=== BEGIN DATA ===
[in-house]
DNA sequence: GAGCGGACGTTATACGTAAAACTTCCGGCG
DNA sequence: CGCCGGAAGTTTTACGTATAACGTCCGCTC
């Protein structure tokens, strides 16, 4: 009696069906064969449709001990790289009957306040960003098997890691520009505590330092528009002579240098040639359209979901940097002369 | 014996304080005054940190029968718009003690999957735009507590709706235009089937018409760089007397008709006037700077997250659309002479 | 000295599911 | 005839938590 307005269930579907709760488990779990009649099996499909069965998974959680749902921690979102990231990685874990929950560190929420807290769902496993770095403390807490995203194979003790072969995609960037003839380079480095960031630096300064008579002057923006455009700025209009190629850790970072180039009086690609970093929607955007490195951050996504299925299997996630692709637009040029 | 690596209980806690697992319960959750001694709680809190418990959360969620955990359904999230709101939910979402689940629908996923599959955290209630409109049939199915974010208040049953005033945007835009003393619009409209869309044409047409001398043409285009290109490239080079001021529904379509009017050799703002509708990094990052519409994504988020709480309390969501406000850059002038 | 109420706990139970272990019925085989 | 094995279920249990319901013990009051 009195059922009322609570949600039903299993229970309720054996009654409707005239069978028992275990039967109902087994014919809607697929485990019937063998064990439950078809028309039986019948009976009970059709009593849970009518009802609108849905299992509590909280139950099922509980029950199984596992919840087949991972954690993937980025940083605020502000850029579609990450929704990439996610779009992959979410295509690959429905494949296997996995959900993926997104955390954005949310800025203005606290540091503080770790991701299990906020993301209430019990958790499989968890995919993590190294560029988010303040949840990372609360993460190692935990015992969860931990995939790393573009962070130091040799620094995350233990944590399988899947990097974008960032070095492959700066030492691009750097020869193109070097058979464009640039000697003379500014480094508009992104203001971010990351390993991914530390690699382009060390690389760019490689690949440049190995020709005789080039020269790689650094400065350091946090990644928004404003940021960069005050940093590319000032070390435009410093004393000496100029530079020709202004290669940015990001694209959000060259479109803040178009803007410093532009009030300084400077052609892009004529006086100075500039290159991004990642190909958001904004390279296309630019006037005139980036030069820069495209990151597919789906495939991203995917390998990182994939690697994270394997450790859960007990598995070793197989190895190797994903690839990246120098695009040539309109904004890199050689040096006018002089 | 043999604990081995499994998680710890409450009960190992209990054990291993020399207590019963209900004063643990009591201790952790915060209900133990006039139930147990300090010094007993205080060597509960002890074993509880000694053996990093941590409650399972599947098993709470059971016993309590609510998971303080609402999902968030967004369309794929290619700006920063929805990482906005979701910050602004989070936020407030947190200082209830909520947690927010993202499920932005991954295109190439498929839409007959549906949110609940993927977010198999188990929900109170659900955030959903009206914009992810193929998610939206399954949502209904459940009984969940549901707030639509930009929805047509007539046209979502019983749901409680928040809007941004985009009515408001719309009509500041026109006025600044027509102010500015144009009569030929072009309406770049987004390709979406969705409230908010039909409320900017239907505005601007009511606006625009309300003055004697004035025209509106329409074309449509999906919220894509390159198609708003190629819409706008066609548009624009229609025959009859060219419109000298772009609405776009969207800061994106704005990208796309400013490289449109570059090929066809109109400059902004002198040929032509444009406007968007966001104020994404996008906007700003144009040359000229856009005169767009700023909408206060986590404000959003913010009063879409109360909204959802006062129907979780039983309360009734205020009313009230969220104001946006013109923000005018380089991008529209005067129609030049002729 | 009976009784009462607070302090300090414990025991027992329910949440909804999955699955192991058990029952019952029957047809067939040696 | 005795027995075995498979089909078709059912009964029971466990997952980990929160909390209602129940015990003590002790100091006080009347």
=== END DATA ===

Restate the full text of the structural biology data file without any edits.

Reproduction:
[in-house]
DNA sequence: GAGCGGACGTTATACGTAAAACTTCCGGCG
DNA sequence: CGCCGGAAGTTTTACGTATAACGTCCGCTC
């Protein structure tokens, strides 16, 4: 009696069906064969449709001990790289009957306040960003098997890691520009505590330092528009002579240098040639359209979901940097002369 | 014996304080005054940190029968718009003690999957735009507590709706235009089937018409760089007397008709006037700077997250659309002479 | 000295599911 | 005839938590 307005269930579907709760488990779990009649099996499909069965998974959680749902921690979102990231990685874990929950560190929420807290769902496993770095403390807490995203194979003790072969995609960037003839380079480095960031630096300064008579002057923006455009700025209009190629850790970072180039009086690609970093929607955007490195951050996504299925299997996630692709637009040029 | 690596209980806690697992319960959750001694709680809190418990959360969620955990359904999230709101939910979402689940629908996923599959955290209630409109049939199915974010208040049953005033945007835009003393619009409209869309044409047409001398043409285009290109490239080079001021529904379509009017050799703002509708990094990052519409994504988020709480309390969501406000850059002038 | 109420706990139970272990019925085989 | 094995279920249990319901013990009051 009195059922009322609570949600039903299993229970309720054996009654409707005239069978028992275990039967109902087994014919809607697929485990019937063998064990439950078809028309039986019948009976009970059709009593849970009518009802609108849905299992509590909280139950099922509980029950199984596992919840087949991972954690993937980025940083605020502000850029579609990450929704990439996610779009992959979410295509690959429905494949296997996995959900993926997104955390954005949310800025203005606290540091503080770790991701299990906020993301209430019990958790499989968890995919993590190294560029988010303040949840990372609360993460190692935990015992969860931990995939790393573009962070130091040799620094995350233990944590399988899947990097974008960032070095492959700066030492691009750097020869193109070097058979464009640039000697003379500014480094508009992104203001971010990351390993991914530390690699382009060390690389760019490689690949440049190995020709005789080039020269790689650094400065350091946090990644928004404003940021960069005050940093590319000032070390435009410093004393000496100029530079020709202004290669940015990001694209959000060259479109803040178009803007410093532009009030300084400077052609892009004529006086100075500039290159991004990642190909958001904004390279296309630019006037005139980036030069820069495209990151597919789906495939991203995917390998990182994939690697994270394997450790859960007990598995070793197989190895190797994903690839990246120098695009040539309109904004890199050689040096006018002089 | 043999604990081995499994998680710890409450009960190992209990054990291993020399207590019963209900004063643990009591201790952790915060209900133990006039139930147990300090010094007993205080060597509960002890074993509880000694053996990093941590409650399972599947098993709470059971016993309590609510998971303080609402999902968030967004369309794929290619700006920063929805990482906005979701910050602004989070936020407030947190200082209830909520947690927010993202499920932005991954295109190439498929839409007959549906949110609940993927977010198999188990929900109170659900955030959903009206914009992810193929998610939206399954949502209904459940009984969940549901707030639509930009929805047509007539046209979502019983749901409680928040809007941004985009009515408001719309009509500041026109006025600044027509102010500015144009009569030929072009309406770049987004390709979406969705409230908010039909409320900017239907505005601007009511606006625009309300003055004697004035025209509106329409074309449509999906919220894509390159198609708003190629819409706008066609548009624009229609025959009859060219419109000298772009609405776009969207800061994106704005990208796309400013490289449109570059090929066809109109400059902004002198040929032509444009406007968007966001104020994404996008906007700003144009040359000229856009005169767009700023909408206060986590404000959003913010009063879409109360909204959802006062129907979780039983309360009734205020009313009230969220104001946006013109923000005018380089991008529209005067129609030049002729 | 009976009784009462607070302090300090414990025991027992329910949440909804999955699955192991058990029952019952029957047809067939040696 | 005795027995075995498979089909078709059912009964029971466990997952980990929160909390209602129940015990003590002790100091006080009347």